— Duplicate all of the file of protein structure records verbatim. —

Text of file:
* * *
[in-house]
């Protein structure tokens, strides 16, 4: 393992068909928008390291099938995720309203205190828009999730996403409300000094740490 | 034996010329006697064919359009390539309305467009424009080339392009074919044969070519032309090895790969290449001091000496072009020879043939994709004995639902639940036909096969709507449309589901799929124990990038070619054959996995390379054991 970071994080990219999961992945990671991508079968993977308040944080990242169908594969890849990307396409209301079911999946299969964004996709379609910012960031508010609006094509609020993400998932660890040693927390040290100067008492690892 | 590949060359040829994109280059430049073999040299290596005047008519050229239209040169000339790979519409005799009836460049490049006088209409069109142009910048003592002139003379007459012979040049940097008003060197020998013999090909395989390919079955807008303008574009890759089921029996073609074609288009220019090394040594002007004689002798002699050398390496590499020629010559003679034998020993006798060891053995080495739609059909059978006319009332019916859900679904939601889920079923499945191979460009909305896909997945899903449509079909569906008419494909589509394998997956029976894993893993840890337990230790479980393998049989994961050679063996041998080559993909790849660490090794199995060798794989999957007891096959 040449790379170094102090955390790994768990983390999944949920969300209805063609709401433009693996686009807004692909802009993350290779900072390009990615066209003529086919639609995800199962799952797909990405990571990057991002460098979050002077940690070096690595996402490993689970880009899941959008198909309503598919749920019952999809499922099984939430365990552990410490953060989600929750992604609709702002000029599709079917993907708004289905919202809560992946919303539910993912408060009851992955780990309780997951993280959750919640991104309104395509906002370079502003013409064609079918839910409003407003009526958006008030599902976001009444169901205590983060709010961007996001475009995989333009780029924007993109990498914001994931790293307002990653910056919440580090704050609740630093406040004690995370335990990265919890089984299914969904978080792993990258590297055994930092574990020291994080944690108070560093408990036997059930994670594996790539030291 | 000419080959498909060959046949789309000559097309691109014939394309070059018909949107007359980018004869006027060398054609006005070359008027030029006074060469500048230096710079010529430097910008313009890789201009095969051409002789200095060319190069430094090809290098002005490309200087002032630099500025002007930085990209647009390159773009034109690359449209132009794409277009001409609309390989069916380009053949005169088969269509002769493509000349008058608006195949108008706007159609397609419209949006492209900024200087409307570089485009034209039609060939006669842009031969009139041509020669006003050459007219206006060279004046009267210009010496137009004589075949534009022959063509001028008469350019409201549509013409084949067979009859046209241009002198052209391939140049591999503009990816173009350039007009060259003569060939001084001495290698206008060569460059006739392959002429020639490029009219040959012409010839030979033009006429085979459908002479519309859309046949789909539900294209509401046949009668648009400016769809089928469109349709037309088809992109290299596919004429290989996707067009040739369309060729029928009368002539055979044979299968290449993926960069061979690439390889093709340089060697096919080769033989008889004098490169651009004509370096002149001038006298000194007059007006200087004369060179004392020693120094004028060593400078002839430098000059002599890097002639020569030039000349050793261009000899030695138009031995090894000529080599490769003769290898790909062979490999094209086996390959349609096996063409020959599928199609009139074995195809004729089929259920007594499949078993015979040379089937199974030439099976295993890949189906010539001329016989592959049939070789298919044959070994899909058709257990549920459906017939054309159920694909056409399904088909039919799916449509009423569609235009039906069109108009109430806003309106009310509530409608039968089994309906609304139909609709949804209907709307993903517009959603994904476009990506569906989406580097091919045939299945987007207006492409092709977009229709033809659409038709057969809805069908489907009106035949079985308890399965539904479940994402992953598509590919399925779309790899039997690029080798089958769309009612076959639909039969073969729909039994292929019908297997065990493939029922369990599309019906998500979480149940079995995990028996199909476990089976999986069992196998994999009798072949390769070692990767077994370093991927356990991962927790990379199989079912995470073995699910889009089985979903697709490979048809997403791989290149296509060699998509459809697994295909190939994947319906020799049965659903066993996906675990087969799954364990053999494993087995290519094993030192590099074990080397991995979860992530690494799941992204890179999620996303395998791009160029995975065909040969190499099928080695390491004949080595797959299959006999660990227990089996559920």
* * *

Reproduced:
[in-house]
């Protein structure tokens, strides 16, 4: 393992068909928008390291099938995720309203205190828009999730996403409300000094740490 | 034996010329006697064919359009390539309305467009424009080339392009074919044969070519032309090895790969290449001091000496072009020879043939994709004995639902639940036909096969709507449309589901799929124990990038070619054959996995390379054991 970071994080990219999961992945990671991508079968993977308040944080990242169908594969890849990307396409209301079911999946299969964004996709379609910012960031508010609006094509609020993400998932660890040693927390040290100067008492690892 | 590949060359040829994109280059430049073999040299290596005047008519050229239209040169000339790979519409005799009836460049490049006088209409069109142009910048003592002139003379007459012979040049940097008003060197020998013999090909395989390919079955807008303008574009890759089921029996073609074609288009220019090394040594002007004689002798002699050398390496590499020629010559003679034998020993006798060891053995080495739609059909059978006319009332019916859900679904939601889920079923499945191979460009909305896909997945899903449509079909569906008419494909589509394998997956029976894993893993840890337990230790479980393998049989994961050679063996041998080559993909790849660490090794199995060798794989999957007891096959 040449790379170094102090955390790994768990983390999944949920969300209805063609709401433009693996686009807004692909802009993350290779900072390009990615066209003529086919639609995800199962799952797909990405990571990057991002460098979050002077940690070096690595996402490993689970880009899941959008198909309503598919749920019952999809499922099984939430365990552990410490953060989600929750992604609709702002000029599709079917993907708004289905919202809560992946919303539910993912408060009851992955780990309780997951993280959750919640991104309104395509906002370079502003013409064609079918839910409003407003009526958006008030599902976001009444169901205590983060709010961007996001475009995989333009780029924007993109990498914001994931790293307002990653910056919440580090704050609740630093406040004690995370335990990265919890089984299914969904978080792993990258590297055994930092574990020291994080944690108070560093408990036997059930994670594996790539030291 | 000419080959498909060959046949789309000559097309691109014939394309070059018909949107007359980018004869006027060398054609006005070359008027030029006074060469500048230096710079010529430097910008313009890789201009095969051409002789200095060319190069430094090809290098002005490309200087002032630099500025002007930085990209647009390159773009034109690359449209132009794409277009001409609309390989069916380009053949005169088969269509002769493509000349008058608006195949108008706007159609397609419209949006492209900024200087409307570089485009034209039609060939006669842009031969009139041509020669006003050459007219206006060279004046009267210009010496137009004589075949534009022959063509001028008469350019409201549509013409084949067979009859046209241009002198052209391939140049591999503009990816173009350039007009060259003569060939001084001495290698206008060569460059006739392959002429020639490029009219040959012409010839030979033009006429085979459908002479519309859309046949789909539900294209509401046949009668648009400016769809089928469109349709037309088809992109290299596919004429290989996707067009040739369309060729029928009368002539055979044979299968290449993926960069061979690439390889093709340089060697096919080769033989008889004098490169651009004509370096002149001038006298000194007059007006200087004369060179004392020693120094004028060593400078002839430098000059002599890097002639020569030039000349050793261009000899030695138009031995090894000529080599490769003769290898790909062979490999094209086996390959349609096996063409020959599928199609009139074995195809004729089929259920007594499949078993015979040379089937199974030439099976295993890949189906010539001329016989592959049939070789298919044959070994899909058709257990549920459906017939054309159920694909056409399904088909039919799916449509009423569609235009039906069109108009109430806003309106009310509530409608039968089994309906609304139909609709949804209907709307993903517009959603994904476009990506569906989406580097091919045939299945987007207006492409092709977009229709033809659409038709057969809805069908489907009106035949079985308890399965539904479940994402992953598509590919399925779309790899039997690029080798089958769309009612076959639909039969073969729909039994292929019908297997065990493939029922369990599309019906998500979480149940079995995990028996199909476990089976999986069992196998994999009798072949390769070692990767077994370093991927356990991962927790990379199989079912995470073995699910889009089985979903697709490979048809997403791989290149296509060699998509459809697994295909190939994947319906020799049965659903066993996906675990087969799954364990053999494993087995290519094993030192590099074990080397991995979860992530690494799941992204890179999620996303395998791009160029995975065909040969190499099928080695390491004949080595797959299959006999660990227990089996559920």